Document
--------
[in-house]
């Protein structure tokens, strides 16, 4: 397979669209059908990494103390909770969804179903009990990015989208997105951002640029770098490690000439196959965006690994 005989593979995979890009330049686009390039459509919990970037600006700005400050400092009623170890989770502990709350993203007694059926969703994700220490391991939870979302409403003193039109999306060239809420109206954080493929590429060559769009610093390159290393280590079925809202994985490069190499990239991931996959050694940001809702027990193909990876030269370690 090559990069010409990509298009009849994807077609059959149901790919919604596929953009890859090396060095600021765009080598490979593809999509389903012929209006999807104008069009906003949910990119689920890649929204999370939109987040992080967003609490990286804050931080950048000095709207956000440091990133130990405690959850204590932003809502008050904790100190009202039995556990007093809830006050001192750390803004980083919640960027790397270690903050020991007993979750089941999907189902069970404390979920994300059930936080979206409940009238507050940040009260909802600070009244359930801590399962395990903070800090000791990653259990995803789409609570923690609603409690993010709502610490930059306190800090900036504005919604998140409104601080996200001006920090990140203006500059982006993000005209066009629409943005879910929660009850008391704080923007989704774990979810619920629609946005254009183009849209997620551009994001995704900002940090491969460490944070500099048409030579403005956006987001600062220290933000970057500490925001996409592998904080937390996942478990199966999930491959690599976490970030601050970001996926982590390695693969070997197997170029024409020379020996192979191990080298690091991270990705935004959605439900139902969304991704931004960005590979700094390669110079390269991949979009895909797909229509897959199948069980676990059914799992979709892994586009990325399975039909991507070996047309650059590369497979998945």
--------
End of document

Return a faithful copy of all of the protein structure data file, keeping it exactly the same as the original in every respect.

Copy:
[in-house]
């Protein structure tokens, strides 16, 4: 397979669209059908990494103390909770969804179903009990990015989208997105951002640029770098490690000439196959965006690994 005989593979995979890009330049686009390039459509919990970037600006700005400050400092009623170890989770502990709350993203007694059926969703994700220490391991939870979302409403003193039109999306060239809420109206954080493929590429060559769009610093390159290393280590079925809202994985490069190499990239991931996959050694940001809702027990193909990876030269370690 090559990069010409990509298009009849994807077609059959149901790919919604596929953009890859090396060095600021765009080598490979593809999509389903012929209006999807104008069009906003949910990119689920890649929204999370939109987040992080967003609490990286804050931080950048000095709207956000440091990133130990405690959850204590932003809502008050904790100190009202039995556990007093809830006050001192750390803004980083919640960027790397270690903050020991007993979750089941999907189902069970404390979920994300059930936080979206409940009238507050940040009260909802600070009244359930801590399962395990903070800090000791990653259990995803789409609570923690609603409690993010709502610490930059306190800090900036504005919604998140409104601080996200001006920090990140203006500059982006993000005209066009629409943005879910929660009850008391704080923007989704774990979810619920629609946005254009183009849209997620551009994001995704900002940090491969460490944070500099048409030579403005956006987001600062220290933000970057500490925001996409592998904080937390996942478990199966999930491959690599976490970030601050970001996926982590390695693969070997197997170029024409020379020996192979191990080298690091991270990705935004959605439900139902969304991704931004960005590979700094390669110079390269991949979009895909797909229509897959199948069980676990059914799992979709892994586009990325399975039909991507070996047309650059590369497979998945």